Energy Facts Solar Two in Barstow California Solar Power Tower by PaulBrodie

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									Energy Facts
Solar Two in Barstow, California

Solar Power Tower
For more information: NRDC Johanna Wald or Dai Owen 415-875-6100 or Sierra Club Carl Zichella 916-557-1100 x104

A “power tower” uses thousands of sun-tracking mirrors called heliostats to concentrate the sun’s light at a single point on the top of a tower. In the newest receiver technology, a molten nitrate salt is heated by solar radiation to 1050ºF in the tower. The heated salt can then be stored in tanks for later generation, or run directly through the heat transfer system to produce 1000ºF steam. The steam powers the turbine, which produces electricity. Because solar towers operate at higher temperatures than solar trough or compact linear Fresnel reflector systems, they are able to achieve slightly higher power cycle efficiency, which may help to produce more energy at lower cost. History: Solar One, a 10 MW tower near Barstow, CA, operated from 1982-1988 and produced over 38 million kWh of electricity. It was upgraded – and renamed Solar Two – to test thermal storage technology using nitrate salt as the heat transfer fluid, and operated successfully from 1998-99. The first commercial power tower, an 11 MW tower began selling power in April 2007 near Seville, Spain. Other projects are proposed for Spain and North Africa. A power tower project called Ivanpah, located in the California desert near the Nevada border, is currently undergoing environmental review by the California Energy Commission as part of its permitting process. The Ivanpah project would consist of three plants with a total capacity of 400 MW. The project’s sponsor, BrightSource, plans to begin construction early in 2009, and finish late in 2012.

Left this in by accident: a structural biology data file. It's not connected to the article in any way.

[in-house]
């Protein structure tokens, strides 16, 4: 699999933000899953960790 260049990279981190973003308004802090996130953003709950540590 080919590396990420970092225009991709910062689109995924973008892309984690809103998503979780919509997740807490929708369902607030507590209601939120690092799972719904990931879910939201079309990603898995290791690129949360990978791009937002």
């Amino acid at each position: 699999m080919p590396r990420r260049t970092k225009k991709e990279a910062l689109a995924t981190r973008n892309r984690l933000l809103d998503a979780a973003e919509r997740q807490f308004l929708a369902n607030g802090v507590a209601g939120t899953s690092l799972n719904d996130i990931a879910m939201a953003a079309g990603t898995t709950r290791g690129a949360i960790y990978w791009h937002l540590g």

June 2008

Solar Power Tower

Photo credit: Credit: Ivanpah Application for Certification, image by CH2M Hill

Land Use: Power towers require relatively level land, with less than 3 percent slope desirable, and sites are partially graded. Each tower requires approximately 5-10 acres/MW of capacity. The Ivanpah project, for example, will involve 3400 acres, or 8.5 acres/ MW.1 As experience is gained with this technology, the acreage requirements will likely be reduced due to more efficient placement of the heliostats (mirrors). Water Use: Like all steam turbines, power tower The Ivanpah Project plants require water in order to generate the steam that powers the turbine. The technology employs a closed-loop circulation but some “make-up” water is required to replace water lost in the system. Water is also required for regular washing of the mirrors to maintain high efficiency. If wet cooling is used, water is also required for the cooling towers in amounts similar to conventional steam plants, about 600 acre-ft/year per 100 MW. Dry cooling has been proposed for the Ivanpah plant and permits indicate 75 acre-feet/year would be required for process make-up and heliostat washing. This translates to about 18 acre-ft/year per 100 MW.2 For comparison, one acre-ft/year of water is enough for three to six families in California.
Application for Certification for Ivanpah Solar Electric Generating System. Submitted to the CEC on Aug 31, 2007. Available at: 2 Ibid.

NRDC Johanna Wald or Dai Owen 415-875-6100

Sierra Club Carl Zichella 916-557-1100 x104

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